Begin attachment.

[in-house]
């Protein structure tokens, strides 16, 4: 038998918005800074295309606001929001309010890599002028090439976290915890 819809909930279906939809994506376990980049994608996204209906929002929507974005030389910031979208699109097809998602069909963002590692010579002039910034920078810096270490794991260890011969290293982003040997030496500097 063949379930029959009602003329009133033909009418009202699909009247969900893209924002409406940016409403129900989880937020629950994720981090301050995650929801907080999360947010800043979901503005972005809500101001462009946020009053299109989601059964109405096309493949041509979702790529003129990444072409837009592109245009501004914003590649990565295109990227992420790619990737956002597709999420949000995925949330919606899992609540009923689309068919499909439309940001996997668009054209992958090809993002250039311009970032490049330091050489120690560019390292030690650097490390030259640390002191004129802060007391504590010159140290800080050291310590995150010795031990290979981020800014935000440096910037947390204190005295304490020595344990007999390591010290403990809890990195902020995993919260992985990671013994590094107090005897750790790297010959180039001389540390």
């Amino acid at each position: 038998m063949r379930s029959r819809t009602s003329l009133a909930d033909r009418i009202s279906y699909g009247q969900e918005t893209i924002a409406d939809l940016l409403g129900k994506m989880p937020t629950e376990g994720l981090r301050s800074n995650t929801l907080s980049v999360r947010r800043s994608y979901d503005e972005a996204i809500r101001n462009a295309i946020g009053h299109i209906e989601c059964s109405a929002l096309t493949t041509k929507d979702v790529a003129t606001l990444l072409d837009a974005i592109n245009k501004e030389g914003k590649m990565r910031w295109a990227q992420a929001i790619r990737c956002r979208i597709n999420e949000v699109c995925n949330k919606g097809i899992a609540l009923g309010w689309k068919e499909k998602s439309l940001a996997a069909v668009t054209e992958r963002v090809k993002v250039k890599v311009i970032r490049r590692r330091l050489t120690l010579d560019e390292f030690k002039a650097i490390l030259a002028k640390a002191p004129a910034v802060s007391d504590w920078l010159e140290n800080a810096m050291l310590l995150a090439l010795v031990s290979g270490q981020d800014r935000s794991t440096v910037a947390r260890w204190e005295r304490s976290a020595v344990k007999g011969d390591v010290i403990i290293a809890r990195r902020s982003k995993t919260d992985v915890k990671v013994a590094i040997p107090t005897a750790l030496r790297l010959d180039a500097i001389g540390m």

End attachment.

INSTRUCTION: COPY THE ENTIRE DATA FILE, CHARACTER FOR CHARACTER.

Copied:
[in-house]
């Protein structure tokens, strides 16, 4: 038998918005800074295309606001929001309010890599002028090439976290915890 819809909930279906939809994506376990980049994608996204209906929002929507974005030389910031979208699109097809998602069909963002590692010579002039910034920078810096270490794991260890011969290293982003040997030496500097 063949379930029959009602003329009133033909009418009202699909009247969900893209924002409406940016409403129900989880937020629950994720981090301050995650929801907080999360947010800043979901503005972005809500101001462009946020009053299109989601059964109405096309493949041509979702790529003129990444072409837009592109245009501004914003590649990565295109990227992420790619990737956002597709999420949000995925949330919606899992609540009923689309068919499909439309940001996997668009054209992958090809993002250039311009970032490049330091050489120690560019390292030690650097490390030259640390002191004129802060007391504590010159140290800080050291310590995150010795031990290979981020800014935000440096910037947390204190005295304490020595344990007999390591010290403990809890990195902020995993919260992985990671013994590094107090005897750790790297010959180039001389540390």
């Amino acid at each position: 038998m063949r379930s029959r819809t009602s003329l009133a909930d033909r009418i009202s279906y699909g009247q969900e918005t893209i924002a409406d939809l940016l409403g129900k994506m989880p937020t629950e376990g994720l981090r301050s800074n995650t929801l907080s980049v999360r947010r800043s994608y979901d503005e972005a996204i809500r101001n462009a295309i946020g009053h299109i209906e989601c059964s109405a929002l096309t493949t041509k929507d979702v790529a003129t606001l990444l072409d837009a974005i592109n245009k501004e030389g914003k590649m990565r910031w295109a990227q992420a929001i790619r990737c956002r979208i597709n999420e949000v699109c995925n949330k919606g097809i899992a609540l009923g309010w689309k068919e499909k998602s439309l940001a996997a069909v668009t054209e992958r963002v090809k993002v250039k890599v311009i970032r490049r590692r330091l050489t120690l010579d560019e390292f030690k002039a650097i490390l030259a002028k640390a002191p004129a910034v802060s007391d504590w920078l010159e140290n800080a810096m050291l310590l995150a090439l010795v031990s290979g270490q981020d800014r935000s794991t440096v910037a947390r260890w204190e005295r304490s976290a020595v344990k007999g011969d390591v010290i403990i290293a809890r990195r902020s982003k995993t919260d992985v915890k990671v013994a590094i040997p107090t005897a750790l030496r790297l010959d180039a500097i001389g540390m």